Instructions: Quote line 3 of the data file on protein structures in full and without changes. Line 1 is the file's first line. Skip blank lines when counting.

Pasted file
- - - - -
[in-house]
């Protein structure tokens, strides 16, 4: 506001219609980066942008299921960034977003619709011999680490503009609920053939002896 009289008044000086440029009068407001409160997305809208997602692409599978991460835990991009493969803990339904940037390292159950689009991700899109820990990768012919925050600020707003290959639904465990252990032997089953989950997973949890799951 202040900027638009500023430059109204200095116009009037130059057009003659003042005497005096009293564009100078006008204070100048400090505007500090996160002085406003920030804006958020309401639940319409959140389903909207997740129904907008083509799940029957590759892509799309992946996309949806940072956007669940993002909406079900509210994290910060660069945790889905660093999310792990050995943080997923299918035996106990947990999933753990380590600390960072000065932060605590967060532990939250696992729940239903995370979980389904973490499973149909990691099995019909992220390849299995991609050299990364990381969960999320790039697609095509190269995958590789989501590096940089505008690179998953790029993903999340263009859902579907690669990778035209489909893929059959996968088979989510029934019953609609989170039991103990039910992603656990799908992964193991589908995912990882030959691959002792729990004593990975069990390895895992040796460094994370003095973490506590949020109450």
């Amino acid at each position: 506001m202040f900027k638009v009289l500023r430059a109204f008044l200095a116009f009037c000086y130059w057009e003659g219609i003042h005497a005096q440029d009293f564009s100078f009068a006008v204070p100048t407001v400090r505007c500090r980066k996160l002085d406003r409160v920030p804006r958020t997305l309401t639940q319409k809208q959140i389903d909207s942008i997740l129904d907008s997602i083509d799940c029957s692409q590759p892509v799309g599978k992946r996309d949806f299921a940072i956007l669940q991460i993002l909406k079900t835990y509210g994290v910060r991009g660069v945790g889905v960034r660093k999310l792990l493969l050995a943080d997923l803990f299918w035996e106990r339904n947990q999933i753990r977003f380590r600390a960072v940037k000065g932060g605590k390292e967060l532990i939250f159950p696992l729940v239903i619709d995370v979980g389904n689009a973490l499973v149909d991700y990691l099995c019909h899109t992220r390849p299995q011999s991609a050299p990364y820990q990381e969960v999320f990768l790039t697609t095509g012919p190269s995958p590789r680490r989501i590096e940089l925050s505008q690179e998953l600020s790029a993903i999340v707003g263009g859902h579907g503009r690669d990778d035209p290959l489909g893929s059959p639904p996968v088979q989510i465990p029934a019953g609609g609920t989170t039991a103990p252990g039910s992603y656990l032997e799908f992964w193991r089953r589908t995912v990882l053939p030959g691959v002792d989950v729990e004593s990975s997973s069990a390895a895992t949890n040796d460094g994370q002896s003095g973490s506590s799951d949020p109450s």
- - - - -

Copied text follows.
């Amino acid at each position: 506001m202040f900027k638009v009289l500023r430059a109204f008044l200095a116009f009037c000086y130059w057009e003659g219609i003042h005497a005096q440029d009293f564009s100078f009068a006008v204070p100048t407001v400090r505007c500090r980066k996160l002085d406003r409160v920030p804006r958020t997305l309401t639940q319409k809208q959140i389903d909207s942008i997740l129904d907008s997602i083509d799940c029957s692409q590759p892509v799309g599978k992946r996309d949806f299921a940072i956007l669940q991460i993002l909406k079900t835990y509210g994290v910060r991009g660069v945790g889905v960034r660093k999310l792990l493969l050995a943080d997923l803990f299918w035996e106990r339904n947990q999933i753990r977003f380590r600390a960072v940037k000065g932060g605590k390292e967060l532990i939250f159950p696992l729940v239903i619709d995370v979980g389904n689009a973490l499973v149909d991700y990691l099995c019909h899109t992220r390849p299995q011999s991609a050299p990364y820990q990381e969960v999320f990768l790039t697609t095509g012919p190269s995958p590789r680490r989501i590096e940089l925050s505008q690179e998953l600020s790029a993903i999340v707003g263009g859902h579907g503009r690669d990778d035209p290959l489909g893929s059959p639904p996968v088979q989510i465990p029934a019953g609609g609920t989170t039991a103990p252990g039910s992603y656990l032997e799908f992964w193991r089953r589908t995912v990882l053939p030959g691959v002792d989950v729990e004593s990975s997973s069990a390895a895992t949890n040796d460094g994370q002896s003095g973490s506590s799951d949020p109450s």